What looked to be the longest Finance Bill in history has been whittled down to a shadow of its former self with the Government deciding to remove a staggering 72 of the planned 135 clauses which equates to over half of the Finance Bill being postponed until after the UK General Election in June.
One of the measures dropped, was the proposal to slash the annual tax free dividend allowance from £5,000 down to £2,000 in the next tax year (2018/19). The £5,000 annual tax free allowance has only just come into effect as from the last tax year (2016/17).
Cutting the allowance to £2,000 was expected to generate almost £1 billion in extra tax revenue by the year 2020.
The reversal on this proposal will be welcomed by many investors not only because there will be a tax saving on their personal investments, but it will also mean for many that they will be released from the burden of completing annual Self-Assessment Tax Returns.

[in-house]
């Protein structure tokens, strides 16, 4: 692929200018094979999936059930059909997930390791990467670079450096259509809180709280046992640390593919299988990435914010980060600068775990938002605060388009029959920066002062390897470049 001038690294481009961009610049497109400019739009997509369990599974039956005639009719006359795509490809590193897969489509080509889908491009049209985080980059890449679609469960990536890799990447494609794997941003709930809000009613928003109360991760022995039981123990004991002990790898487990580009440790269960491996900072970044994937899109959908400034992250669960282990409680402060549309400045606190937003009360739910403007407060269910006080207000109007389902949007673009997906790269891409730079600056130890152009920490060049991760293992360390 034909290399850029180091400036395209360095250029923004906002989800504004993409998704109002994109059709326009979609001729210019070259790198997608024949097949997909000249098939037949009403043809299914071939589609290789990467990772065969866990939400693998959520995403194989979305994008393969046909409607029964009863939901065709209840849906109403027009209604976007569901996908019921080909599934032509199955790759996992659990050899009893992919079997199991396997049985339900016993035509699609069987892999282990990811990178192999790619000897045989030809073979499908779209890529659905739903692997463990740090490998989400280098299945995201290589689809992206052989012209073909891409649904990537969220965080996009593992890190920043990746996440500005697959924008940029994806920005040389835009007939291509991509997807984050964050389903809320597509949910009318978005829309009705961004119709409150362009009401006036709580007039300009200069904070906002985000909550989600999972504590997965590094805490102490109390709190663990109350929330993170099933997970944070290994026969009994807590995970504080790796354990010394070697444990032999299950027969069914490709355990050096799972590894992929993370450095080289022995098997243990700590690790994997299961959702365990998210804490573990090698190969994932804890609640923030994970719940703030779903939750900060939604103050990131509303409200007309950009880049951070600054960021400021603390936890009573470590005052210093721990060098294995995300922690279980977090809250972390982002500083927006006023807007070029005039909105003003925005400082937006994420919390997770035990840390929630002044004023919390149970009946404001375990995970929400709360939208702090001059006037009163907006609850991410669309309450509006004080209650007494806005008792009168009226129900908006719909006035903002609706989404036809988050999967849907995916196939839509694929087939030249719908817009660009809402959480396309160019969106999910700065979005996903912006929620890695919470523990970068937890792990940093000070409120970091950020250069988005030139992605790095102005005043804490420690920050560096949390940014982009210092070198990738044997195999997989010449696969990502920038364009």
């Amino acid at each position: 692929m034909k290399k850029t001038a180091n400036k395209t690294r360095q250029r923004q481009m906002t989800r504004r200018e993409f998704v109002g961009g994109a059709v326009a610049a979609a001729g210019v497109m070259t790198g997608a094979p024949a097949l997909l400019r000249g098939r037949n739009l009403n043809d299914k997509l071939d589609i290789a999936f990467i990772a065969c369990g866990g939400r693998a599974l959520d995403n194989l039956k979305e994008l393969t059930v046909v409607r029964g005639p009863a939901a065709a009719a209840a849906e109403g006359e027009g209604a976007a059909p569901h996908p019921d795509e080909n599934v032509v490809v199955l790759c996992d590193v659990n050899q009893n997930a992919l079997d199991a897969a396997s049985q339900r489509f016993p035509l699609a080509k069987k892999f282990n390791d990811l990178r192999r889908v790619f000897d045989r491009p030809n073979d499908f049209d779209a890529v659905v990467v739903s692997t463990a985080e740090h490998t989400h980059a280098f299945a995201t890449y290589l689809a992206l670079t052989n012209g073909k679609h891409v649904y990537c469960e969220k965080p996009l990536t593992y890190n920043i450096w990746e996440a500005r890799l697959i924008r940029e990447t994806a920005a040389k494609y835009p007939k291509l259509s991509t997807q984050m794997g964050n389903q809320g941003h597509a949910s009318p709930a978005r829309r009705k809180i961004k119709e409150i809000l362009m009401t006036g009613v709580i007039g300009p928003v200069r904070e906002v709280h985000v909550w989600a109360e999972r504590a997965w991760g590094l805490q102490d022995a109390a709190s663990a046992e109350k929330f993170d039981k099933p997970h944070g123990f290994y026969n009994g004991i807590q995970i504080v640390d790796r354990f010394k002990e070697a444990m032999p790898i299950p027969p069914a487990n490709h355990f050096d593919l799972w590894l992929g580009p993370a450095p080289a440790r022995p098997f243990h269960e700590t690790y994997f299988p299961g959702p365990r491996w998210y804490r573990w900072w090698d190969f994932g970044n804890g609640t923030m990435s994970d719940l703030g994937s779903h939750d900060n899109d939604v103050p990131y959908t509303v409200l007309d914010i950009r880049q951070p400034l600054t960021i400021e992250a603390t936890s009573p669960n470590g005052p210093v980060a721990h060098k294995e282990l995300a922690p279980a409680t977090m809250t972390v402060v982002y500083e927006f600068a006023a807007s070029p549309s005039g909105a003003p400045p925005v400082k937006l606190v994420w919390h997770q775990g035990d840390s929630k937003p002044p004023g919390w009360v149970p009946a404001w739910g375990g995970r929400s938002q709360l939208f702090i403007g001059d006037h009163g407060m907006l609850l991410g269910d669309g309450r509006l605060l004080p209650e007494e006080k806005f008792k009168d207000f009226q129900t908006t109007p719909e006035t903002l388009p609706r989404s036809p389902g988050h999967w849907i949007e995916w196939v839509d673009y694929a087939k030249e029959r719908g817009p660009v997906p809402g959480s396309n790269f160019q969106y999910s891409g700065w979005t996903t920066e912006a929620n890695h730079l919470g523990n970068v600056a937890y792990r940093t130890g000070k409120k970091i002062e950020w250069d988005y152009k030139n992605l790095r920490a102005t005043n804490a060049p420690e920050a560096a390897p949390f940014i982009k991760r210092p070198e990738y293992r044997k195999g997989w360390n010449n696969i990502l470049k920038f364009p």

For example, an investor with £5,000 or less of dividend income would have no additional liability to income tax, whereas reducing the tax free allowance to £2,000 would mean those investors with dividend income falling within the £2,001 to £5,000 bracket could potentially have faced a tax liability of up to £225.
Astonishingly, the annual tax free dividend allowance does not apply to Trustees or Executors, who would no doubt have welcomed a U-turn on this decision announced in the Finance Act 2016.
The measure to reduce the annual tax free dividend allowance was, needless to say, an unpopular one so it does seem rather co-incidental that a U-turn has been made ahead of the June General Election.
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